Tuesday, 23 July 2013

Right, so now we have

another baby to coo and smile over?
I quite like babies - other people's babies that is - but they also terrify me. I have never had any babies of my own. Perhaps it shows in the idea that they terrify me?
Yes, I do regret never having married and never having children of my own but I also acknowledge that babies are an enormous responsibility.
I can, just, remember my brother being born. He is two years younger than I am. He was born in the same hospital in the same small country town (village).
My maternal grandmother was there for my birth - or so my parents told me. I was, I suppose, not particularly aware of the situation. It is certainly likely she was in attendance. My maternal grandmother was not the sort of woman who would have wanted to miss out on the occasion.
I do not know why she was not there for the birth of my brother. The Senior Cat, when asked, had no idea either. He agreed it was odd.
My paternal grandmother came instead. Whatever the reason for her absence it must have riled my maternal grandmother. She was never happy sharing her grandchildren with their paternal grandparents.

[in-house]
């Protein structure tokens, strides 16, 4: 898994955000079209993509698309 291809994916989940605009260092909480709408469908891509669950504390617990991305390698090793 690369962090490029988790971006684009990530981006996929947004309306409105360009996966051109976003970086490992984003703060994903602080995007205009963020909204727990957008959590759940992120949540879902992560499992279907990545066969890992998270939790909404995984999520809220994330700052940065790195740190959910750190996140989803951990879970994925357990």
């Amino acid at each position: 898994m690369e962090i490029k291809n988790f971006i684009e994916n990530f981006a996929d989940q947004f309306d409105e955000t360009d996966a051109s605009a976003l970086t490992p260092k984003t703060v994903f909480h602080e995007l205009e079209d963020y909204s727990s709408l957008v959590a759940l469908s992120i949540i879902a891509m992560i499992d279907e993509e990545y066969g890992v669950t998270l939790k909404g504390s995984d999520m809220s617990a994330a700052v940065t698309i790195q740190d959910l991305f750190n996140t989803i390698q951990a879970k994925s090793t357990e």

The Senior Cat and I were however quite content with the company of my paternal grandmother. Children were, of course, not supposed to be visitors to the maternity ward in those far-off days. My grandmother had that sorted very rapidly. She came from a farm. Birth was commonplace. Children knew all about it from a very early age.
I was placed in the pusher and she walked briskly up the hill to the hospital. The French doors were, conveniently, open in the summer heat and I was taken in through them to see my new brother. I can just remember being held by my godmother, a nurse at the hospital, and looking into the bassinet that held my brother. It is not a strong memory but I can remember the tight feeling under my arms as I was held up to see who was there.  He was mine? I didn't really believe it - not until he came home to live. 
I suppose my parents had prepared me in other ways as well. I know I had a book about the arrival of a new baby. I think it may have been a "Golden Book". Jealousy though was not an issue for me. I had Grandma. Grandma must have stayed for at least four weeks although my father thinks it may have been longer.  I had plenty of attention while getting used to the newcomer.
By the time my sisters arrived I was old enough to understand what was going on. I started school - early - a few months after my first sister arrived. I could read by then. I had more than enough to do.
The Whirlwind is, currently, not impressed by the idea of babies but she thinks that it would have been nice to have a sibling, preferably a brother.
"But," she told me when we were discussing it, "The best thing would be to have one boy and one girl both at the same time. Then they could be friends and do things together."
If only life was that simple.

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